State Representative Andy Whitt (R-Ardmore), who chairs the House Committee on Economic Development and Tourism, agreed.
"This is an opportunity to create a landmark that will withstand the test of time and serve as a symbol of Alabama's past and current role in space and technology," Whitt said in a statement released by the rocket center. "Everyone involved is working together to create the next great icon for our community, our state and our nation."
For its part, the U.S. Space and Rocket Center (opens in new tab) wants a "meaningful, sustainable and economically feasible replacement for the iconic rocket."
"Whether the rocket is replaced by a replica of the Saturn IB or another rocket, we're excited at the possibility for a new enduring emblem of Alabama's leadership in space exploration," said Kimberly Robinson, CEO and executive director of the center.
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Robert Z. Pearlman
collectSPACE.com Editor, Space.com Contributor
Robert Pearlman is a space historian, journalist and the founder and editor of collectSPACE.com, an online publication and community devoted to space history with a particular focus on how and where space exploration intersects with pop culture. Pearlman is also a contributing writer for Space.com and co-author of "Space Stations: The Art, Science, and Reality of Working in Space” published by Smithsonian Books in 2018. He previously developed online content for the National Space Society and Apollo 11 moonwalker Buzz Aldrin, helped establish the space tourism company Space Adventures and currently serves on the History Committee of the American Astronautical Society, the advisory committee for The Mars Generation and leadership board of For All Moonkind. In 2009, he was inducted into the U.S. Space Camp Hall of Fame in Huntsville, Alabama. In 2021, he was honored by the American Astronautical Society with the Ordway Award for Sustained Excellence in Spaceflight History.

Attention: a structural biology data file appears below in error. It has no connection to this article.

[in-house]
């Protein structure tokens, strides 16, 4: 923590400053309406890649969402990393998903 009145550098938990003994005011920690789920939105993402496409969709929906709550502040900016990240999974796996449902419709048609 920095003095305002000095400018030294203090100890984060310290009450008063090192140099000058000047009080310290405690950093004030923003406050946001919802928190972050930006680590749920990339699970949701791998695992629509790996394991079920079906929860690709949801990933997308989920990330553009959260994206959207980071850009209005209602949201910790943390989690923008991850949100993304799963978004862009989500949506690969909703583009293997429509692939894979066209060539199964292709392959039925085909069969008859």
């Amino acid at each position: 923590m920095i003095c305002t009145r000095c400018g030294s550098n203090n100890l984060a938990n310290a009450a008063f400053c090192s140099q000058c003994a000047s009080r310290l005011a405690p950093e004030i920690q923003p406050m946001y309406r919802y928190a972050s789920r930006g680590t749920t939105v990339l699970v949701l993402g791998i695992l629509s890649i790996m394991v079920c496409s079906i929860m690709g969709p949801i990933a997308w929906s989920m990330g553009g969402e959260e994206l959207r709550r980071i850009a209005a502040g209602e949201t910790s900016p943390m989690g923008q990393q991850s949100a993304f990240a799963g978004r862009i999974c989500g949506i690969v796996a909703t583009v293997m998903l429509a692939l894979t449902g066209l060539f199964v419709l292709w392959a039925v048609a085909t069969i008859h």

3 CommentsComment from the forums
Why don't they lay it down, mount it on its side, and build a shed around it? That way people can get close to parts that are normally out of reach, and the exhibit can live on. Shouldn't cost that much.
"Initial estimates provided by the rocket center to disassemble and reconstruct the Saturn IB ...exceed $7 million, with no assurance that the booster would survive the process."
They don't like the cost versus the odds.
There is a Saturn V already laying down inside a building just to the west of the vertical display. That system has the stages separated so folks can see the interconnections.